As every computer owner knows, when their machines run a complex program they get pretty hot. In fact, cooling the processors can be expensive, especially when you're dealing with huge banks of computer servers. But what if that energy could heat private homes? VOA’s George Putic reports that a Dutch energy firm aims to do just that.
Video

Video Cinema That Crosses Borders Showcased at Tribeca Film Festival

Among the nearly 100 feature length films being shown at this year’s Tribeca Film Festival in New York City are more than 20 documentaries and features with international appeal, from a film about a Congolese businessman in China, to documentaries shot in Pakistan and diaspora communities in the U.S., to a poetic look at disaffected South African youth. VOA’s Carolyn Weaver has more.
Video

Video UN Confronts Threat of Young Radicals

The radicalization and recruitment of young people into Islamist extremist groups has become a growing challenge for governments worldwide. On Thursday, the U.N. Security Council heard from experts on the issue, which has become a potent threat to international peace and security. VOA’s Margaret Besheer reports.
Video

Video Growing Numbers of Turks Discover Armenian Ancestry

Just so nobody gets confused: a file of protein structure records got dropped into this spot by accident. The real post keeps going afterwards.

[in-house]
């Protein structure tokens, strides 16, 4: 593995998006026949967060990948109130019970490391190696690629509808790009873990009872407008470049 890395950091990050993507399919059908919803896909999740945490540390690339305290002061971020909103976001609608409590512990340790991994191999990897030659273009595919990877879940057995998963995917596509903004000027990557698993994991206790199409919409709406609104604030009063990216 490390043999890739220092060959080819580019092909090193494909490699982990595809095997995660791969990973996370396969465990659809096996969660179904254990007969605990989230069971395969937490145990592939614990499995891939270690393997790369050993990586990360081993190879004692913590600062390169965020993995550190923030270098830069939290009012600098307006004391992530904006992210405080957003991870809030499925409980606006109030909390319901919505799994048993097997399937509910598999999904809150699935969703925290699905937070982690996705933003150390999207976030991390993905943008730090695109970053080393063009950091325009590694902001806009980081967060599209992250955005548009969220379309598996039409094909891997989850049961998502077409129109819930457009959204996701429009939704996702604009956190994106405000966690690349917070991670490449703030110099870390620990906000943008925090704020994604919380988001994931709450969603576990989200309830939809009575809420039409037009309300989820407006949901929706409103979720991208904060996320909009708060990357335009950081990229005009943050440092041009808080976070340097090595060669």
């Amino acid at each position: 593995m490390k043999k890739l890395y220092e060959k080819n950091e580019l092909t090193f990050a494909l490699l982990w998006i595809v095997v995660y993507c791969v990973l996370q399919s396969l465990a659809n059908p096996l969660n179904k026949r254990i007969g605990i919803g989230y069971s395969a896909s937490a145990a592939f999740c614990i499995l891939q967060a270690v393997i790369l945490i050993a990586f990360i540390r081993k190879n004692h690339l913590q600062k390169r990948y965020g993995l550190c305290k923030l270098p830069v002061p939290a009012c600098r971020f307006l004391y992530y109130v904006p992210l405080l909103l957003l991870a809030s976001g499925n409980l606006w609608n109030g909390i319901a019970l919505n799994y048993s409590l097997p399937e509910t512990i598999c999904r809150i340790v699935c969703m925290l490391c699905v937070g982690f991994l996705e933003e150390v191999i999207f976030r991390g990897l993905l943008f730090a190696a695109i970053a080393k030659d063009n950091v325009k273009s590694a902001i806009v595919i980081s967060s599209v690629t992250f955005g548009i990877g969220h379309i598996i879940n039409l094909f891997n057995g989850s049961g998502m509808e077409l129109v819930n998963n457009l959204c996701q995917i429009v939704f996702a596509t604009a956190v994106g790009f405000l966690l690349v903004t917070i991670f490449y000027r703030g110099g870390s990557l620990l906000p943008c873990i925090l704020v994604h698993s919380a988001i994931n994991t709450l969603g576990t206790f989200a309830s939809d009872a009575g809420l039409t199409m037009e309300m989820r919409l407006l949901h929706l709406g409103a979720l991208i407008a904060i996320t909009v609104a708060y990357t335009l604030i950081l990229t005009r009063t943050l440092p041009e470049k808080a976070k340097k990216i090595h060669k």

In a climate of improved tolerance, growing numbers of people in Turkey are discovering their grandmothers were Armenian. Hundreds of thousands of Armenians escaped the mass deportations and slaughter of the early 1900's by forced conversion to Islam. Or, Armenian children were taken in by Turkish families and assimilated. Now their stories are increasingly being heard. Dorian Jones reports from Istanbul that the revelations are viewed as an important step.
Video

Video Migrants Trek Through Western Balkans to Reach EU

Migrants from Africa and other places are finding different routes into the European Union in search of a better life. The Associated Press followed one clandestine group to document their trek through the western Balkans to Hungary. Zlatica Hoke reports that the migrants started using that route about four years ago. Since then, it has become the second-most popular path into Western Europe, after the option of sailing from North Africa to Italy.